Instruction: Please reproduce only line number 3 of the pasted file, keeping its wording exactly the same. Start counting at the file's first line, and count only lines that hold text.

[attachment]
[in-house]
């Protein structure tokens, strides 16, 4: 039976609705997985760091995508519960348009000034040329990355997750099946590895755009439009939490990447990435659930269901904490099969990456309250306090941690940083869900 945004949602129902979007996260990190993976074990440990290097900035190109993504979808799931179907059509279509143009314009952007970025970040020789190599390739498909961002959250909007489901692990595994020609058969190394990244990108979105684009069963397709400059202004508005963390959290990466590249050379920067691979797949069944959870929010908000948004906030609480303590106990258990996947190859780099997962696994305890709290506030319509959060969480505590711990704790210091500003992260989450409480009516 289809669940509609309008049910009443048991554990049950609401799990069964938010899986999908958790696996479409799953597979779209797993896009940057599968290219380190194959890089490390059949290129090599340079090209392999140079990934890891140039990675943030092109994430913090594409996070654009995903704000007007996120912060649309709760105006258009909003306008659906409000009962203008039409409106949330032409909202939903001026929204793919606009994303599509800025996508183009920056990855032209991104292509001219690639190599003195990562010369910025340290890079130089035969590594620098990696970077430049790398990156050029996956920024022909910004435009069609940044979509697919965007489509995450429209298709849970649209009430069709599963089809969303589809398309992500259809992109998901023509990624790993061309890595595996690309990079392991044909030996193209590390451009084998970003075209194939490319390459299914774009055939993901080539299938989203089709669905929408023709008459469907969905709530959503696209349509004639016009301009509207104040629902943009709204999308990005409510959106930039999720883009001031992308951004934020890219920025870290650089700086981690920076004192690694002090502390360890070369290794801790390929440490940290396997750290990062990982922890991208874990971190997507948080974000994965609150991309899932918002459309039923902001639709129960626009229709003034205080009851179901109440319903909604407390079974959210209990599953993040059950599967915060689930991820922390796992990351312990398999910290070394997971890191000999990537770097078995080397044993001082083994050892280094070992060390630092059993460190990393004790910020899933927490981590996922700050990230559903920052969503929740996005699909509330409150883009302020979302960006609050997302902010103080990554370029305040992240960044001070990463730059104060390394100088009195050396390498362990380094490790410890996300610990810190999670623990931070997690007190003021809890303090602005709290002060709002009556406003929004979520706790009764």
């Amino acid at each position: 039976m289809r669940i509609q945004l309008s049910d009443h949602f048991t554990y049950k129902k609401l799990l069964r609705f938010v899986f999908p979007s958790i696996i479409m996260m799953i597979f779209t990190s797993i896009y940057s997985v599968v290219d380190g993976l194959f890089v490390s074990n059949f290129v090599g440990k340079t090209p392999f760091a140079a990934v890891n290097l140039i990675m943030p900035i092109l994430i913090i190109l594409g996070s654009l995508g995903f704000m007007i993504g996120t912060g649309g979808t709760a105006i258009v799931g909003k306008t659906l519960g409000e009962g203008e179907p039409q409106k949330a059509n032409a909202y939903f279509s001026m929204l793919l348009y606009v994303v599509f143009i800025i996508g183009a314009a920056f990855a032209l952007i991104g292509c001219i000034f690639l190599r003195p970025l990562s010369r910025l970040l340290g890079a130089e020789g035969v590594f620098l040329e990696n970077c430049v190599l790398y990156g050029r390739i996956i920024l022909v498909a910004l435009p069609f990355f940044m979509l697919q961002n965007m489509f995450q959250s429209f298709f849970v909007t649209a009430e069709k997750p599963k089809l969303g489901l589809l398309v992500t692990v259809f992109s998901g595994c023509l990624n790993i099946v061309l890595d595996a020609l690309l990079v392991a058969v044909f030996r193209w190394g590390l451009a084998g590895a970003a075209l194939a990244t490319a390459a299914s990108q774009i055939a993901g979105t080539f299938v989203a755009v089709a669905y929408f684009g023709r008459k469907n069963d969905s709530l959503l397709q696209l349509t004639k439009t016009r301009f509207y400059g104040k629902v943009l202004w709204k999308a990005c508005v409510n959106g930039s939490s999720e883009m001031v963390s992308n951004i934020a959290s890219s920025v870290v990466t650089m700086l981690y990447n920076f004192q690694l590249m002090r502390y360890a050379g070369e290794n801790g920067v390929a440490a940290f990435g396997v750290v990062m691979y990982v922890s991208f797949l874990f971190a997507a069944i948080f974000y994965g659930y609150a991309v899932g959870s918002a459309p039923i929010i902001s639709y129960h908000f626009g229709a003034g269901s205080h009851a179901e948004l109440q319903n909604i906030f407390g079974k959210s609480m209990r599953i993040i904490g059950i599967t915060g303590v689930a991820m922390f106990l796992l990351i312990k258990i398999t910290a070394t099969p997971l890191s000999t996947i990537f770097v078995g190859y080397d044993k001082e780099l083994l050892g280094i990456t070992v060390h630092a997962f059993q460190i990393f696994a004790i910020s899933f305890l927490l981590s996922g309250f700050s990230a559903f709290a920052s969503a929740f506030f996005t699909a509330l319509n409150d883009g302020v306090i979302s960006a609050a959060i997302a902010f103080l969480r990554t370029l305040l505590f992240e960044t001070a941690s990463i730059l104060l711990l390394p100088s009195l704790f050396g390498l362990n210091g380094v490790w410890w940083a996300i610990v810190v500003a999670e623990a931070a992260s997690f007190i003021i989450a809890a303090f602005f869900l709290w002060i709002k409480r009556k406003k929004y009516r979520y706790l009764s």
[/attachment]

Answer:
């Amino acid at each position: 039976m289809r669940i509609q945004l309008s049910d009443h949602f048991t554990y049950k129902k609401l799990l069964r609705f938010v899986f999908p979007s958790i696996i479409m996260m799953i597979f779209t990190s797993i896009y940057s997985v599968v290219d380190g993976l194959f890089v490390s074990n059949f290129v090599g440990k340079t090209p392999f760091a140079a990934v890891n290097l140039i990675m943030p900035i092109l994430i913090i190109l594409g996070s654009l995508g995903f704000m007007i993504g996120t912060g649309g979808t709760a105006i258009v799931g909003k306008t659906l519960g409000e009962g203008e179907p039409q409106k949330a059509n032409a909202y939903f279509s001026m929204l793919l348009y606009v994303v599509f143009i800025i996508g183009a314009a920056f990855a032209l952007i991104g292509c001219i000034f690639l190599r003195p970025l990562s010369r910025l970040l340290g890079a130089e020789g035969v590594f620098l040329e990696n970077c430049v190599l790398y990156g050029r390739i996956i920024l022909v498909a910004l435009p069609f990355f940044m979509l697919q961002n965007m489509f995450q959250s429209f298709f849970v909007t649209a009430e069709k997750p599963k089809l969303g489901l589809l398309v992500t692990v259809f992109s998901g595994c023509l990624n790993i099946v061309l890595d595996a020609l690309l990079v392991a058969v044909f030996r193209w190394g590390l451009a084998g590895a970003a075209l194939a990244t490319a390459a299914s990108q774009i055939a993901g979105t080539f299938v989203a755009v089709a669905y929408f684009g023709r008459k469907n069963d969905s709530l959503l397709q696209l349509t004639k439009t016009r301009f509207y400059g104040k629902v943009l202004w709204k999308a990005c508005v409510n959106g930039s939490s999720e883009m001031v963390s992308n951004i934020a959290s890219s920025v870290v990466t650089m700086l981690y990447n920076f004192q690694l590249m002090r502390y360890a050379g070369e290794n801790g920067v390929a440490a940290f990435g396997v750290v990062m691979y990982v922890s991208f797949l874990f971190a997507a069944i948080f974000y994965g659930y609150a991309v899932g959870s918002a459309p039923i929010i902001s639709y129960h908000f626009g229709a003034g269901s205080h009851a179901e948004l109440q319903n909604i906030f407390g079974k959210s609480m209990r599953i993040i904490g059950i599967t915060g303590v689930a991820m922390f106990l796992l990351i312990k258990i398999t910290a070394t099969p997971l890191s000999t996947i990537f770097v078995g190859y080397d044993k001082e780099l083994l050892g280094i990456t070992v060390h630092a997962f059993q460190i990393f696994a004790i910020s899933f305890l927490l981590s996922g309250f700050s990230a559903f709290a920052s969503a929740f506030f996005t699909a509330l319509n409150d883009g302020v306090i979302s960006a609050a959060i997302a902010f103080l969480r990554t370029l305040l505590f992240e960044t001070a941690s990463i730059l104060l711990l390394p100088s009195l704790f050396g390498l362990n210091g380094v490790w410890w940083a996300i610990v810190v500003a999670e623990a931070a992260s997690f007190i003021i989450a809890a303090f602005f869900l709290w002060i709002k409480r009556k406003k929004y009516r979520y706790l009764s």